But still, despite all that I really do think that one’s gut reaction to such advertisements should be to give the various Korean institutions, companies, and individuals behind them the benefit of the doubt. In particular, because Korean society almost completely lacks any sense of political correctness (which can be as refreshing as it is annoying), and as, for instance, the recent controversy over the use of icons of its former Japanese colonizers for Girls’ Generation’s (소녀시대) new album cover (see here and here) demonstrate, or the choice of a comfort woman theme for a series of erotic photos, many Korean companies can display a shocking ignorance of what might offend just fellow Koreans, let alone foreigners. Moreover, considering that: until as late as 2006 Korean social science textbooks stated that Korea was a homogeneous society and that *cough* this was a source of national strength (see #1 here); that a great deal of manifestations of supposedly Western culture in the music industry especially are mere imitations of domestic acts that have come before them, sans non-Koreans’ cultural baggage and angst; and finally that, in Japan at least there are:
…teenagers who used to dress up, and maybe still do, in a fashion known as Ganguro (ガングロ), which literally means “black-face.”
According to a Western video report on this phenomenon, this look does not come from people of African descent; instead, its origins are traceable to a Japanese comic’s donning of blackface in order to clown around in a loincloth in the guise of an aboriginal Australian.
With influences on Korea also (again, see Michael’s post), then it’s almost surprising that offensive advertisements and so on don’t crop up more often, and perhaps demonstrate that Korean society is improving in this regard, albeit more slowly than surely (see below).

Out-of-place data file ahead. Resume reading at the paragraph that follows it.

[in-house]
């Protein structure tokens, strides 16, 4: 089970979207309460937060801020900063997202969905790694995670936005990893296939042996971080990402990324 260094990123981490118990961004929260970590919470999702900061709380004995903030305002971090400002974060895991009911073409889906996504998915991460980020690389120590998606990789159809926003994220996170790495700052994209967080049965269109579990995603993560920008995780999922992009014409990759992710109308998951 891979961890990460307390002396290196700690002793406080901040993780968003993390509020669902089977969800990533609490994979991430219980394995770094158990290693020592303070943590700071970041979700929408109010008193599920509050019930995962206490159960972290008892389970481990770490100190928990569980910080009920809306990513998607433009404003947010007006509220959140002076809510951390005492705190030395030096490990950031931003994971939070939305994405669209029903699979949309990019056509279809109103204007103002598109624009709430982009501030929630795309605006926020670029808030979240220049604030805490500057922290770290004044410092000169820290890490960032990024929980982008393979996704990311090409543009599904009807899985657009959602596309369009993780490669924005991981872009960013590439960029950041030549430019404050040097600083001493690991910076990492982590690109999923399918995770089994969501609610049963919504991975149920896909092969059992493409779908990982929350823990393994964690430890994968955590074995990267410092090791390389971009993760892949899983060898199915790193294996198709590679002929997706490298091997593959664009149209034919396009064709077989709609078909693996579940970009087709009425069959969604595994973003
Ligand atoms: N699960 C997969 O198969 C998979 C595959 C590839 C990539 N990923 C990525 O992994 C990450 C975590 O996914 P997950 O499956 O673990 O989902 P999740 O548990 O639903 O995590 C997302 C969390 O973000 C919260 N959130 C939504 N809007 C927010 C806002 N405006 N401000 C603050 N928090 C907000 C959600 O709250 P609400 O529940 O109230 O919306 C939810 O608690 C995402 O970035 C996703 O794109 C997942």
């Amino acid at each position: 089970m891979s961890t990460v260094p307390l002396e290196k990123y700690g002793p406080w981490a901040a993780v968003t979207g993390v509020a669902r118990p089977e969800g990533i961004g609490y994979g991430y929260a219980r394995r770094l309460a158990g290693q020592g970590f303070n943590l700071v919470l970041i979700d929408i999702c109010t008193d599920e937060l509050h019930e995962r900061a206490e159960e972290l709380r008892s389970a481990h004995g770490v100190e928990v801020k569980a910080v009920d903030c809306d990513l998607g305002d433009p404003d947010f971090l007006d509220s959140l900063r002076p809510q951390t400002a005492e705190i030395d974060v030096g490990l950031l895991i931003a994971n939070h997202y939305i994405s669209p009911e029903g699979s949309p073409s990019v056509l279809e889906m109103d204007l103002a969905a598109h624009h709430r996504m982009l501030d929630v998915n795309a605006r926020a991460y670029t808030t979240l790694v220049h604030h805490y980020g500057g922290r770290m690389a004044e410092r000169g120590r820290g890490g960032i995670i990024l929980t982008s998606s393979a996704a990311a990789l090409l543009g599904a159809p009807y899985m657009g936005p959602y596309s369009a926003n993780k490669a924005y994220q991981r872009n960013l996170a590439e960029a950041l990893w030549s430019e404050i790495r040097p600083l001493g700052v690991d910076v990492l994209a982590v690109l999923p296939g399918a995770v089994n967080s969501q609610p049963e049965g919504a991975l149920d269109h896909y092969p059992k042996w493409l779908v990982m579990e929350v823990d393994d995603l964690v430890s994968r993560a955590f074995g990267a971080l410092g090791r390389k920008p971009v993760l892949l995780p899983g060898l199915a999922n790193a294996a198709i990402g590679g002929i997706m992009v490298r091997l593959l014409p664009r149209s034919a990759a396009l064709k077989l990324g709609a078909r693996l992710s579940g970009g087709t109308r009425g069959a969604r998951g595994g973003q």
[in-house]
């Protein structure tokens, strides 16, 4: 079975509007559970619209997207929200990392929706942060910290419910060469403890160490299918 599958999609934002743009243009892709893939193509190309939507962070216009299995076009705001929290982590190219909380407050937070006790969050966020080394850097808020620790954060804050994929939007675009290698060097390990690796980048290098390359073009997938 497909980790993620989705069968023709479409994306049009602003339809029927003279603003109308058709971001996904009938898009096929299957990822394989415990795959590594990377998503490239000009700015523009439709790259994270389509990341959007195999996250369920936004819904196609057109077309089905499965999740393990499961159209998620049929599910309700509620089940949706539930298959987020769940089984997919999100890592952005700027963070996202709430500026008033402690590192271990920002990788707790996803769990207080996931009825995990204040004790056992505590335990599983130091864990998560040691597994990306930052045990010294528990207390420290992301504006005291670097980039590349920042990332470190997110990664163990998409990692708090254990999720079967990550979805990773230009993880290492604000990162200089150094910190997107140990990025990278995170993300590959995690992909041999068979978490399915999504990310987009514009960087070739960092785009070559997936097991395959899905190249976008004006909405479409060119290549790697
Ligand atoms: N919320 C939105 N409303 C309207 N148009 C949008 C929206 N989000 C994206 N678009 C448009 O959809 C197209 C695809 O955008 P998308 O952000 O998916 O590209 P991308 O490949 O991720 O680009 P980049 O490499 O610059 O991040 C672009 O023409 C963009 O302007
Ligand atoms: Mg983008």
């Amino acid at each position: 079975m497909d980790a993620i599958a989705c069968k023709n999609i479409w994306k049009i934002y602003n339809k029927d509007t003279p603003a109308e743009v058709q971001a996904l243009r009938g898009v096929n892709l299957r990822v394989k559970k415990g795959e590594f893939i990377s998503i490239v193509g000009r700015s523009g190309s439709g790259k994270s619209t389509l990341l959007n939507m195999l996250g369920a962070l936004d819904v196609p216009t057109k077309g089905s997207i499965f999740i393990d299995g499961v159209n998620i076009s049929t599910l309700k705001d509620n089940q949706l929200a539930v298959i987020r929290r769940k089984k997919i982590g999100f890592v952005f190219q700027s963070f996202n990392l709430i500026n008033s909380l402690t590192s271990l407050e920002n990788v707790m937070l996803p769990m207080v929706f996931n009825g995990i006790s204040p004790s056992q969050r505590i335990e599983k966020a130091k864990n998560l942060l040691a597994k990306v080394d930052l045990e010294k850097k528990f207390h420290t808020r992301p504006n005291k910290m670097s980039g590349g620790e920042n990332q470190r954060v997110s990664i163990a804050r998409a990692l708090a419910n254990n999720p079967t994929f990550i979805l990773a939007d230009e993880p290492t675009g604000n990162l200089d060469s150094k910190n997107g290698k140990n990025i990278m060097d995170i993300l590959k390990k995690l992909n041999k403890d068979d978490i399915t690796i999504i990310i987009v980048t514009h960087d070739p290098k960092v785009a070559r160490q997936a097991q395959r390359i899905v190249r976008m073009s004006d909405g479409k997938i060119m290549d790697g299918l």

But by providing that context, I’ve possibly lost sight of what was my intended main point, which is that while intent is not the only consideration in judging such an advertisement it is still probably the most important, and accordingly I’m at a loss as to how the Cyon advertisements could be construed as a deliberate attempt to demean Black people somehow, regardless of how much offense it may or may not generate: indeed, if that was the intention, then it could certainly have been done much more directly!
On a final note though, I’m reluctant to let Cyon completely off the hook, for take its advertisement from last year for the “mix&match SH-240 series of phones on the right for instance (source). In isolation, then they’re not bad at all (sex sells after all), but again, consistent and logical would have been alternative advertisements with a Caucasian man and a Korean women getting it on also, let alone Koreans with partners of other ethnicities, and I see such a lack as both very deliberate and emblematic of the Korean media’s *cough* issues with such relationships even in 2009 (see here, here, here, and here). But that’s another blog post, albeit one which I have to write very soon as part of my preparation for this conference in August!
Update, October 17: See here for another controversial example of “contemporary blackface,” this time from the French version of Vogue magazine.
(For more posts in the “Korean Sociological Image” series, see here)